When what was solid information a short time ago is suddenly obsolete, aid workers must make life-or-death decisions while in a state of uncertainty. Dr. Donald Bosch, Headington Institute’s Director of Risk Psychology and Hostile Environment Awareness Training (HEAT), specialises in the psychology of such moments. “There are a lot of ways in which our brain misfires in certain circumstances,” he told me. “Fight-or-flight is a primitive response, and there’s not much you can do about it. But you can be aware of when it starts coming on and try to take control back."

How to prepare for such moments? Subject yourself to doses of stress in safe environments (the principle behind HEAT), Bosch suggested. This offers a preview of how you will react, lets you recognise what the activation point feels like, rehearse what to do, and can help prevent common mistakes that can increase risk. The embodied experience is the critical feature, Bosch emphasised. “You can give people lots of training and best practices in security, but none of that is any good if they freak out in the moment.”

Organisations can foster workers’ resilience

Everyone handles trauma differently. Robert Painter was among those wounded in the Canal Hotel bombing, and he described the aftermath. “You had some people just silent, stone-faced, frozen. You couldn’t get them to talk,” he recalled. “With others, it was like they were having a seizure; their bodies shaking uncontrollably, falling on the ground.”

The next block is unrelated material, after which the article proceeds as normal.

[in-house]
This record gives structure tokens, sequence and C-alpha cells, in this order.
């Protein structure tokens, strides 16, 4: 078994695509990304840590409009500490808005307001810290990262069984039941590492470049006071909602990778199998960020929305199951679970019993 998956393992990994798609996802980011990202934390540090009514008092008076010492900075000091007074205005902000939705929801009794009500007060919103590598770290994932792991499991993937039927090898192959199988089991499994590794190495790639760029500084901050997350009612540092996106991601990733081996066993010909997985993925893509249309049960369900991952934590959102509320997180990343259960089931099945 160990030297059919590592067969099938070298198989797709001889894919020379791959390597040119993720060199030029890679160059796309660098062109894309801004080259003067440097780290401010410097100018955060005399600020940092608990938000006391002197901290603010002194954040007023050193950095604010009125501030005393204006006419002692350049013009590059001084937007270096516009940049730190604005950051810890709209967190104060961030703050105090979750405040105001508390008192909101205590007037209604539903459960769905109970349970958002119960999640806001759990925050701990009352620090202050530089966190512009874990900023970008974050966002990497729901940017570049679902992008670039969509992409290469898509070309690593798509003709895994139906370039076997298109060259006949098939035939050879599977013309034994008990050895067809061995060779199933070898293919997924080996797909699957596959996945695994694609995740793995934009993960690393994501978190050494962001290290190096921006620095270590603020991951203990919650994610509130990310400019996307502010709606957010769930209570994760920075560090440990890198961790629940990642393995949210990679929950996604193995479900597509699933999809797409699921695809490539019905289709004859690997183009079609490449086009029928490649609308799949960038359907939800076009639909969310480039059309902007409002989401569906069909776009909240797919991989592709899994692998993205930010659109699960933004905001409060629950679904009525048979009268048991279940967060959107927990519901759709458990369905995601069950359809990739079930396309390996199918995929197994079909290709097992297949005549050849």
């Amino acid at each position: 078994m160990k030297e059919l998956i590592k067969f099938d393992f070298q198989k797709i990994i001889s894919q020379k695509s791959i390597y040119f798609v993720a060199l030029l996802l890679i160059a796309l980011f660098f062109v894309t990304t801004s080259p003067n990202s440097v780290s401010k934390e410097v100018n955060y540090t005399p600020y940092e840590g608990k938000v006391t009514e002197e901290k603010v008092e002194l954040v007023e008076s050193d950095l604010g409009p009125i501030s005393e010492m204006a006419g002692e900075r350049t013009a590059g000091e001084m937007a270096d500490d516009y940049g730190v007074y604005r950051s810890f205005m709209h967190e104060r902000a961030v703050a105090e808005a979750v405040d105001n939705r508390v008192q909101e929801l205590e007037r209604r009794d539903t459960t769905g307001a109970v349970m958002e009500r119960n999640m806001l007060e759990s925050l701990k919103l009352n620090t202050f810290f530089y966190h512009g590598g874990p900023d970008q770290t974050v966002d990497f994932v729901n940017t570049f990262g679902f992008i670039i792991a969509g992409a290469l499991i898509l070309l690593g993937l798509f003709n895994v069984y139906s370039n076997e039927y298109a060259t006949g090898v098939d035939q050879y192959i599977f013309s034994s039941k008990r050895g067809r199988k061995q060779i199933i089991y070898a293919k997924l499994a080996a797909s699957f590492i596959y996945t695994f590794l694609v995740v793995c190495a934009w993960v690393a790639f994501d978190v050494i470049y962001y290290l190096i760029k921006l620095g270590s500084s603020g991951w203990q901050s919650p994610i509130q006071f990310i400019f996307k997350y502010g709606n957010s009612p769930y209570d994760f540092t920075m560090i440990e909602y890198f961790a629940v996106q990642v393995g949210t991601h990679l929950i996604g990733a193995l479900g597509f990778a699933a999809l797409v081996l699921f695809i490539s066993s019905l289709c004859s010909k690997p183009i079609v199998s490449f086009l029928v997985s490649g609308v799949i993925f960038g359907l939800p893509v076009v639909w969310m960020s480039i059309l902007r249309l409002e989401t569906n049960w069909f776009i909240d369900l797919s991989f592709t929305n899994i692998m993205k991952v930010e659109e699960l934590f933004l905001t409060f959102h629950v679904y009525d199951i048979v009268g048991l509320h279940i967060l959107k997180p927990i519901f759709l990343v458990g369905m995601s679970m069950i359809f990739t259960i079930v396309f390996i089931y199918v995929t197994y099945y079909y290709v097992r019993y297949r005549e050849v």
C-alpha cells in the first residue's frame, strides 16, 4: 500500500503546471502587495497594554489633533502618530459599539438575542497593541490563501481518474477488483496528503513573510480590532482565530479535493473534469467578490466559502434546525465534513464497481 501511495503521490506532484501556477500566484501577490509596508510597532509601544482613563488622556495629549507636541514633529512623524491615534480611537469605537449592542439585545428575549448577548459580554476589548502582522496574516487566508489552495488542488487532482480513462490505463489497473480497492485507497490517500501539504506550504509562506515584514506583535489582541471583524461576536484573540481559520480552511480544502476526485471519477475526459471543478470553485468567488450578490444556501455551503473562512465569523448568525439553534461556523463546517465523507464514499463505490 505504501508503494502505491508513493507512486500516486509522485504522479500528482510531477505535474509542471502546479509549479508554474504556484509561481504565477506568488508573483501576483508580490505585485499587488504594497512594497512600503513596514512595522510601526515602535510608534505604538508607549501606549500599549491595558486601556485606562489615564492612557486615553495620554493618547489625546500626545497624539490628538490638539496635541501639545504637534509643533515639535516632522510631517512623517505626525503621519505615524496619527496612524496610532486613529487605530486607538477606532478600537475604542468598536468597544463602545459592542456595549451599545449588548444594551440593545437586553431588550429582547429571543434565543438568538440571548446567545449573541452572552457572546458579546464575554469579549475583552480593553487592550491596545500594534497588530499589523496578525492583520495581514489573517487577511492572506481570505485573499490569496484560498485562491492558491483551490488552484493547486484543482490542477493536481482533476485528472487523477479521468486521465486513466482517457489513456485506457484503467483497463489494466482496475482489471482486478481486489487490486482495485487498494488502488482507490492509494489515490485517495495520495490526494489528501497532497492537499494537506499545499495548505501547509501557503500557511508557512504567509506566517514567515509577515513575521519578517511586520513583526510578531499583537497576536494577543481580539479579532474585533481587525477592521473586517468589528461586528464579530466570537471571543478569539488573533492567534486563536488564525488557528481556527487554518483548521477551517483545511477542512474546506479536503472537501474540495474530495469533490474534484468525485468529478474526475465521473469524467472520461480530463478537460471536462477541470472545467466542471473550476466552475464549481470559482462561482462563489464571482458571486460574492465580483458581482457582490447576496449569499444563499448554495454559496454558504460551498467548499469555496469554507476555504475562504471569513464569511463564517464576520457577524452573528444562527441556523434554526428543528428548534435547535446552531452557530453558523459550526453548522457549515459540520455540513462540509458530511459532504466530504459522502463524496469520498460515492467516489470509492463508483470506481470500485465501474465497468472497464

How aid workers are prepared prior to an event and – critically – how they are cared for afterwards, affects their ability to recover. Organisations can help or hinder this process.

After the Terrain raid, some rape survivors were quickly evacuated by their organisations. Other employers kept staff together in a safe location for a few days, providing medical care and trauma counselling and allowing the group to process the events together. Those staffers testified to the value of that time and were grateful not to be immediately flown home to their families, “where you have to pretend like everything’s fine.”

Ultimately, as Bosch said, “More resilient people get out with less damage.” A critical component of an organisation’s duty of care is to help foster this resilience, both before and after the event.

How aid workers are prepared prior to an event and – critically – how they are cared for afterwards, affects their ability to recover.

Trauma is especially hard to recover from when victims feel unsupported or betrayed by their organisations, or by local communities that they may believe failed to warn them or intervene.